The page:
Friday, May 16, 2014

Friday Musings – May 16

Love is an expression, emotion, and imagining that is comprised of both freedom and restraint at the same time.


Thursday, May 15, 2014

Thursday Thoughts – May 15

Humans have a wonderful capacity for self-examination. In spite of this being utterly ignored by some or hyper-embraced by others, it remains a marvel. Why? Well, it should affirm to us that we’re not merely a product of our cultural surroundings, nor are we entirely determined by our environment. In contrast, we are co-creators with the Creator and this has huge implications for our ability to discern things about ourselves and to imaginatively reflect on what we create. Simply fantastic!


Wednesday, May 14, 2014

Living Spiritual Rhythms–May 14

We can always affirm or deny a belief in God’s action in the world. If this is the case, the extent to which either of these directions is legitimate will depend on how we evaluate varying degrees of subjectivity and objectivity, since such a process will enable us to have some measure of credibility for claims about the probable or doubtful dimension of God’s involvement. Reliable trust and suspicion in these matters would seem to be a valid goal for us all.

In order to start to move towards reliability, one prominent feature of this type of exploration will be to observe and assess the character, spirituality, and wisdom of the claimer, and to connect that to God, the biblical text, self, other, and world. It’s not a good idea, nor is it an act of love to let someone make it up as they go along (I would wager there can be valid criteria for such a challenge), but neither is it gracious to not consider a claim about what God might be doing. There’s no easy way out of this tension. We’ll have to aim to be responsible and endeavor to live the truth in love, as we interact with each other’s stories and attempt to come to better interpretations of the God who is there.


Monday, May 12, 2014

Reflection for the Week–May 12

Lamentably, the founding stories of our faith are so often entombed in church buildings that lack the presence of God, or in electronic boxes that perpetrate a mindless faith in consumerism. By contrast, the subversive and radical power of the mission, ministry, and person of Jesus illumines the path towards authenticity. Cherish the Gospels, read them diligently, appreciate their relation and distinction, and above all, live their truth in love.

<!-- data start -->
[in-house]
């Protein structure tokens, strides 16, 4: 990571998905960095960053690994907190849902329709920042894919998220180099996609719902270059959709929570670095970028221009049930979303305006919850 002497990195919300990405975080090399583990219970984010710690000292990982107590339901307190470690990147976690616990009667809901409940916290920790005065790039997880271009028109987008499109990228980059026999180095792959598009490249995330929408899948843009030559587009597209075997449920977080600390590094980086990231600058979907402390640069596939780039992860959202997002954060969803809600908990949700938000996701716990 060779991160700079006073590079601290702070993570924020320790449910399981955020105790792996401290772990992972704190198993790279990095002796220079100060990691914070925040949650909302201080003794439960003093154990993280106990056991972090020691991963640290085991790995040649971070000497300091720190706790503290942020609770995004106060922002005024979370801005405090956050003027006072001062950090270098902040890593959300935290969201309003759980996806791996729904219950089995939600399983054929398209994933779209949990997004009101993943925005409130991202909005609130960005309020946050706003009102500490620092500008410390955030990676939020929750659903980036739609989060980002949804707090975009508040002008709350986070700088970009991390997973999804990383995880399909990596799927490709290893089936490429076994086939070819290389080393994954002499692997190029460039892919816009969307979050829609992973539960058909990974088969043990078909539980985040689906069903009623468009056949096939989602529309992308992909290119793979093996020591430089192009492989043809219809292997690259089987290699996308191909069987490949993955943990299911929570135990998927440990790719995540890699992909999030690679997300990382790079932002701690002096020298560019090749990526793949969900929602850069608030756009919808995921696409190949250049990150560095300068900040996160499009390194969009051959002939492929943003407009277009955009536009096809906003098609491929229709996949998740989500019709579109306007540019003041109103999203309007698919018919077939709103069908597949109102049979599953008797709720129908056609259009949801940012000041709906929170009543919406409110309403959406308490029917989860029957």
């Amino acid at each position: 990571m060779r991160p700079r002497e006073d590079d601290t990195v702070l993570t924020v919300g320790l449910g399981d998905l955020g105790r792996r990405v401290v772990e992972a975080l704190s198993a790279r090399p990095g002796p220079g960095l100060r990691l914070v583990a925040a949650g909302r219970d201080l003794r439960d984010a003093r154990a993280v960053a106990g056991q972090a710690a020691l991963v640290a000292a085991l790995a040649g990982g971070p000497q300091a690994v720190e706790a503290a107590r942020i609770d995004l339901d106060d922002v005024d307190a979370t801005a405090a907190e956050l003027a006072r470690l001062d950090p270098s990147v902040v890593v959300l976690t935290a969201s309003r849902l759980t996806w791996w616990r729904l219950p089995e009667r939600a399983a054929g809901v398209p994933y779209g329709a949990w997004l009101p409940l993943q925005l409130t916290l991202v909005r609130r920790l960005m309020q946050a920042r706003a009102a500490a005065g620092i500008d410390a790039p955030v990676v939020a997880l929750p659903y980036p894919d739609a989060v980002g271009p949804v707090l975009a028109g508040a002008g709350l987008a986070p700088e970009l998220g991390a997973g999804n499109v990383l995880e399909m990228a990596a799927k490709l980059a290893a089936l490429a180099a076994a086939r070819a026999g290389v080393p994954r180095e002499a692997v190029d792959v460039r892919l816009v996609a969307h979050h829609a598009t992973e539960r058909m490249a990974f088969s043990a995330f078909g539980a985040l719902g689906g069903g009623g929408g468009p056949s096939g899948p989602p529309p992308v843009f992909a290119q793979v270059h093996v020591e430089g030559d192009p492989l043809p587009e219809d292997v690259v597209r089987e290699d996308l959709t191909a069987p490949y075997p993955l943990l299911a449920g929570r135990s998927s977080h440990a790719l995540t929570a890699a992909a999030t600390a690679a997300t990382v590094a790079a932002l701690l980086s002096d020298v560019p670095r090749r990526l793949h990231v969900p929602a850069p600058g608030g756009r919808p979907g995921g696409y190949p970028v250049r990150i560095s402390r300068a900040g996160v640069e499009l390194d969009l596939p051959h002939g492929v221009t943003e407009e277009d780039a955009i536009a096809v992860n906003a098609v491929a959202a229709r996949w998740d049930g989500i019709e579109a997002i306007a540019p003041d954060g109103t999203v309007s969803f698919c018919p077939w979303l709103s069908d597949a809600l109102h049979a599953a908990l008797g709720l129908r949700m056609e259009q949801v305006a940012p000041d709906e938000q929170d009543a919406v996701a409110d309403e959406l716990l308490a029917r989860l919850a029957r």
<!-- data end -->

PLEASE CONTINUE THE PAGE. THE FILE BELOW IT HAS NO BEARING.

Friday, May 9, 2014

Friday Musings – May 9

Telling stories about things that never happened does not make a life or give an identity. Gradually, this making it up as we go along will undo us.


Thursday, May 8, 2014

Thursday Thoughts - May 8

Don’t give up on working through your problems. Be aware, Be conscious, Be dependent on God, and Be responsible. Challenge the traditions, push the boundaries, and discover the limits. Take the time you need and try to make sense of your life and the world.


Wednesday, May 7, 2014

Living Spiritual Rhythms–May 7

Drawing conclusions from solely one perspective is reductionistic. By contrast, Christians want to recognize that reality has to be viewed with eyes open to a multiplicity of intricate angles and variable vistas. Whether climbing a high Alpine peak or walking through a city, much of what we perceive will need to be engaged through a skillful attention to detail that may first escape us. Looking again, perhaps, should be a key feature of the Christian worldview, as it is founded on the exceedingly complex character of the creator God, who loves and cares for the whole of what has been made.


Monday, May 5, 2014

Reflection for the Week–May 5

Having our life story re-narrated from a redemptive perspective won’t make the sordid past go away, but it will provide us with a new way of looking at it and its capacity to negatively impact the present. Redeeming memories, through Christ and the power of the Spirit, is one of the ways we are brought into community with the God who forgives. And in this community we are sheltered, comforted, and loved so that we in turn might shelter, comfort, and love others.